~4 minute read

One of the most impactful ways financial advisors and client relationship managers can bring value to business clients is by providing helpful information and advice on cash flow management strategies.

Cash flow reflects how a business manages its cash position, encompassing the day-to-day activities that impact capital inflow and outflow. When a company manages cash flow effectively, it possesses better growth potential and poses less risk to the bank. That business is more likely to contribute positively to their financial advisor’s portfolio (and, ultimately, the bank’s) success.

Read more: Deliver the Data that Helps Advisors Assess Risk, on Demand

Financial and banking relationship managers require seamless access to a business’s financial data to assess cash flow and make informed recommendations to business clients.

Typically, advisors and relationship managers must sift through a client’s statements or downloaded documents and make calculations to determine the business’s current cash flow.

With Chata, advisors can easily streamline these assessments by leveraging a conversational self-serve solution for data access.All they need is AutoQL embedded in the systems they already use to manage client portfolios.

Bar graph returned for user query show me outstanding debts for Treeline Lumber Ltd

It’s easy to assess risk and understand client cash flow with intuitive access to the information that reveals the true story about a business.

 

For example, a client relationship manager might be advising the owner of a medium-sized lumber company on managing cash flow during an economic downturn. The lumber company needs to maximize its cash flow or look into applying for a loan through the bank to ensure it can continue to grow.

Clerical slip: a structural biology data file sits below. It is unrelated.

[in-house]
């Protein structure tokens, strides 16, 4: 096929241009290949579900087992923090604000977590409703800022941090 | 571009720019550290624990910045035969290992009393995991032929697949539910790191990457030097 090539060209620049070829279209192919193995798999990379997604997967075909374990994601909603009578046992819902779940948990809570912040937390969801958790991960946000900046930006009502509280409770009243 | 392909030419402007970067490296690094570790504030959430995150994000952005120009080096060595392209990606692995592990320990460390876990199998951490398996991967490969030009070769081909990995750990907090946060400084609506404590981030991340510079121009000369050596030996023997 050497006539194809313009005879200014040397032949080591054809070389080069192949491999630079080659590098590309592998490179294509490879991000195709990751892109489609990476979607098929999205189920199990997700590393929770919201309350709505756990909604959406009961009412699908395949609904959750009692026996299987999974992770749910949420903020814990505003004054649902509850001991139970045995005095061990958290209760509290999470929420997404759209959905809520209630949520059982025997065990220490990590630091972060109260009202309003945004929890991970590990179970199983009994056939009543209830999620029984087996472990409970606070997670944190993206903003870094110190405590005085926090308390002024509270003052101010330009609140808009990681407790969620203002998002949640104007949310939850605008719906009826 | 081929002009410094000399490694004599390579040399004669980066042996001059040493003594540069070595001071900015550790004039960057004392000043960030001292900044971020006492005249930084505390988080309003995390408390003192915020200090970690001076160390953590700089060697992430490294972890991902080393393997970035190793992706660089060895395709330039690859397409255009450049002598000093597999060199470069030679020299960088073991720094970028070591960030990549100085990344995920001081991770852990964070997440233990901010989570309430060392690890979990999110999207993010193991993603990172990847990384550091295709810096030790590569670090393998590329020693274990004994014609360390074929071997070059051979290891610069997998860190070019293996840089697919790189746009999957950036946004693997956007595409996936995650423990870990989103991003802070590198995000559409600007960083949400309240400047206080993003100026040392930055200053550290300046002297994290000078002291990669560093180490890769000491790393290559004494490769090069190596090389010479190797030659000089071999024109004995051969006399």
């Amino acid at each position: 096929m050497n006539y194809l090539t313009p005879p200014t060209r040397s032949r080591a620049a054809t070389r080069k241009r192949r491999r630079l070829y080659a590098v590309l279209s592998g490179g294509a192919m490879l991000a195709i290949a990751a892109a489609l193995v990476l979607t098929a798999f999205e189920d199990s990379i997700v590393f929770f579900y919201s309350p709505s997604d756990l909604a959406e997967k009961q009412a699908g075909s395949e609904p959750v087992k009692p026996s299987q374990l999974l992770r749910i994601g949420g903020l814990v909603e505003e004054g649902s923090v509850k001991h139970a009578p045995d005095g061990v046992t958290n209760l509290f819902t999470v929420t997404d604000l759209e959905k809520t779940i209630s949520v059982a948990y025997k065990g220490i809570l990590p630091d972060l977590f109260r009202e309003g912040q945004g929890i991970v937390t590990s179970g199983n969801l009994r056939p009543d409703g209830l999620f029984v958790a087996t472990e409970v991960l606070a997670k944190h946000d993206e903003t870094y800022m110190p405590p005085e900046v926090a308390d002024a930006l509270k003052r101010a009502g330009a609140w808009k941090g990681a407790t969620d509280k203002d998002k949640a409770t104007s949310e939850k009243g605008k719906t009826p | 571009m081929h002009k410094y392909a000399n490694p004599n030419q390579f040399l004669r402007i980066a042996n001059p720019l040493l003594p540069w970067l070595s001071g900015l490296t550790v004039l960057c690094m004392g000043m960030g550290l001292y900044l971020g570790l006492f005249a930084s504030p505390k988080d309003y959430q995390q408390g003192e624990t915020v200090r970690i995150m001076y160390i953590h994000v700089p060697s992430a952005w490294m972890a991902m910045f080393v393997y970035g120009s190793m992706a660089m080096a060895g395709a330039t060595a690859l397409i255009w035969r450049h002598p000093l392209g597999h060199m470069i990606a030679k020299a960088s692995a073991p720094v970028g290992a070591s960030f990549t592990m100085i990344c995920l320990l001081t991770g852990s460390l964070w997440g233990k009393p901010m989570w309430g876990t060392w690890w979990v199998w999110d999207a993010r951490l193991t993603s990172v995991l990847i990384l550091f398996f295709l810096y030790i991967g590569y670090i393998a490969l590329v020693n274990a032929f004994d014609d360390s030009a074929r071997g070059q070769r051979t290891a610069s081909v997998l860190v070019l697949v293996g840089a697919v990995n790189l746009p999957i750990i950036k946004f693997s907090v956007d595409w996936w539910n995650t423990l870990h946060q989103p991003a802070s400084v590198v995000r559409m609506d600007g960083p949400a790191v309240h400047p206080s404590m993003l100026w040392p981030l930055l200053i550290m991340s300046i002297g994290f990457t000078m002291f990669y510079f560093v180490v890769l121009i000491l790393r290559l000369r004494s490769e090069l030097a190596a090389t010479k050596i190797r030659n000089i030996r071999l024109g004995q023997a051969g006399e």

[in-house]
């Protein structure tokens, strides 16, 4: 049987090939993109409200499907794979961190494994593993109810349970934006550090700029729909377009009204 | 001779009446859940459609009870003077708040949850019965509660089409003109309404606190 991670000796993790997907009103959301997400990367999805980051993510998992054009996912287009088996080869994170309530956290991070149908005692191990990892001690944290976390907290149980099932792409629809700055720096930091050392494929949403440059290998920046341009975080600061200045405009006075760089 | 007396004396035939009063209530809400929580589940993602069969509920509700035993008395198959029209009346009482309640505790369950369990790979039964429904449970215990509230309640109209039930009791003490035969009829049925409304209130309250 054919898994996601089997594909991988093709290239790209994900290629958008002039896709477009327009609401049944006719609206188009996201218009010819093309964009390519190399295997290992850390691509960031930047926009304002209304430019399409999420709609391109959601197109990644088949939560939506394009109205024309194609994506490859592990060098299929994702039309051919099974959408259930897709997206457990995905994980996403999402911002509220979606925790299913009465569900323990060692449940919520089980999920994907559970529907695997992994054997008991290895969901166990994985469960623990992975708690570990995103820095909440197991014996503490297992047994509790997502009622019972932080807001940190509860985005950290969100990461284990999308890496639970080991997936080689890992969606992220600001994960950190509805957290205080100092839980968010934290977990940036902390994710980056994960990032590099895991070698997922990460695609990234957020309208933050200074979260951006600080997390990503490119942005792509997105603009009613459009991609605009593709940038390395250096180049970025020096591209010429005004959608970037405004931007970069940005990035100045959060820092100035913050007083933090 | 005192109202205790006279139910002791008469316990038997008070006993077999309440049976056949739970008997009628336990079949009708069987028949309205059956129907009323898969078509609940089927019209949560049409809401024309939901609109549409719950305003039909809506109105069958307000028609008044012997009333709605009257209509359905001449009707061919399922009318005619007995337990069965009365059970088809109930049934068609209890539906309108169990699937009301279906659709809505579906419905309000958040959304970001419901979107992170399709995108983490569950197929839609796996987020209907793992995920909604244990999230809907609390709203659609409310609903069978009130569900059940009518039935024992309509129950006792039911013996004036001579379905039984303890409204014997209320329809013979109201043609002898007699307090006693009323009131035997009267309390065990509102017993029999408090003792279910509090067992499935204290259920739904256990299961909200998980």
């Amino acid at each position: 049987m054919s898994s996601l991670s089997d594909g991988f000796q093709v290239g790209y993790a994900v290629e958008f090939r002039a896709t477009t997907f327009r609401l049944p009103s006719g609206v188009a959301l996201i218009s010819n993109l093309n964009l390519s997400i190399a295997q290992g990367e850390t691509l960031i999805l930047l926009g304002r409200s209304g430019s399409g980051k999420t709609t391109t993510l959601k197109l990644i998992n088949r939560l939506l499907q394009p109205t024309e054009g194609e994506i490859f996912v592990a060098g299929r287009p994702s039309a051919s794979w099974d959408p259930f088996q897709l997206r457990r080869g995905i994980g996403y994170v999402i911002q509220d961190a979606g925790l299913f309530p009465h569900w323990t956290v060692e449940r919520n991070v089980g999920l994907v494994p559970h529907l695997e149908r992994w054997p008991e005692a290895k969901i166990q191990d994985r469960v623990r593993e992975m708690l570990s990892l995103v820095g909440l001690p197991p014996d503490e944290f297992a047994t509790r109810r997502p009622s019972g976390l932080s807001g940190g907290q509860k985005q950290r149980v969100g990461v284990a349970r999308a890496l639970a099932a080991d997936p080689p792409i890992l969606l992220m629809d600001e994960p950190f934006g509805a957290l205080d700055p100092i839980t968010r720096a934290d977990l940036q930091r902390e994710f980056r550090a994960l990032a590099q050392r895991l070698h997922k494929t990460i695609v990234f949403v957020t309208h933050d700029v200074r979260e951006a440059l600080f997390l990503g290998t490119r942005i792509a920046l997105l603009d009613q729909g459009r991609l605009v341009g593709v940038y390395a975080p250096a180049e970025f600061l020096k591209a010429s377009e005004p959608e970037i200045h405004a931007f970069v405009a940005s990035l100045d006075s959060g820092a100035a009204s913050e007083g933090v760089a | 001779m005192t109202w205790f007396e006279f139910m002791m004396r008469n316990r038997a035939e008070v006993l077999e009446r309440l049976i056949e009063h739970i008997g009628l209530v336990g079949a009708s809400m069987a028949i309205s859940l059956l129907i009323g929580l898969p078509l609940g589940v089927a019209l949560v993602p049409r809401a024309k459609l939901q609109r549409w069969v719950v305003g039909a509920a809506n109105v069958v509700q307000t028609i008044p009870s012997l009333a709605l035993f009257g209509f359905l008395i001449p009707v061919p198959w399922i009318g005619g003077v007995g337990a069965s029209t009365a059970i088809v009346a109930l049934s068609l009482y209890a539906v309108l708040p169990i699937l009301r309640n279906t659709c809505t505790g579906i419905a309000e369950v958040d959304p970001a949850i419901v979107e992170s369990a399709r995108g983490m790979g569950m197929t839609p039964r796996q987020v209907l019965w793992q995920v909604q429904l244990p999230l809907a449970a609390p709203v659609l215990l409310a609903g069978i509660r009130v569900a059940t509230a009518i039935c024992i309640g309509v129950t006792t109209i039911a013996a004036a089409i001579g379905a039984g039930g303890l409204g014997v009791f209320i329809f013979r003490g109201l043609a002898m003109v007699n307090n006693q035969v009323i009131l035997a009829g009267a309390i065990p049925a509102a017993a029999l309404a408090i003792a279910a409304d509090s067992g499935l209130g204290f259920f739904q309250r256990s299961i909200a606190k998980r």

The relationship manager wants to look at the company’s cash flow adequacy ratio and operating cash flow margin. This information will reveal if the company can continue working at its current cash flow state and where it can make adjustments to operations to improve cash flow going forward.

These ratios are usually calculated with numbers the client relationship managers might have to hunt for in their clients’ statements.

Read more: Empower Impactful Data-Driven Cost Management Strategies

The cash flow adequacy ratio reflects whether the capital generated by operations is enough to cover a business’ ongoing expenses. For this ratio, the advisor needs to find total cash flow from operations and divide that by the sum of long term debt paid, fixed assets purchased, and cash dividends distributed.

The operational cash flow margin is a profitability metric that reflects how well a company’s daily operations can transform sales of its products and services into cash. The advisor needs to use the total cash flow from operations, dividing that number by net sales.

Cash Flow Adequacy Ratio and Operating Cash Flow Margin equations

Typically, these calculations are done manually. With AutoQL, users can just ask for the ratio and the answer is returned immediately.

 

Without hunting down or adding up numbers to calculate these ratios, the relationship manager can ask,“What is the cash flow adequacy ratio?” or “Show me operating cash flow margin”. This data gives them an initial overview of the current state of cash flow and profitability that they can explore further, in the moment, with questions like, “What is the current cash on hand?” or “Show me operating cash flow vs. net income YTD.”

The operational cash flow margin is a profitability metric that reflects how well a company’s daily operations can transform sales of its products and services into cash. The advisor needs to use the total cash flow from operations, dividing that number by net sales.

With this information at their fingertips, the advisor or client relationship manager can make recommendations to their client regarding how to improve their cash flow from operations by improving the management of current assets and liabilities. Through this process, the advisor can also determine whether a client is eligible to be approved for future loans or lines of credit.

For banks with proprietary or legacy software, adding increased flexibility to data access and analysis workflows decreases the time and labor spent on data discovery. The time saved can be reallocated to helping clients navigate opportunities, effectively manage operational and credit risks, and strategically expand customers’ portfolios.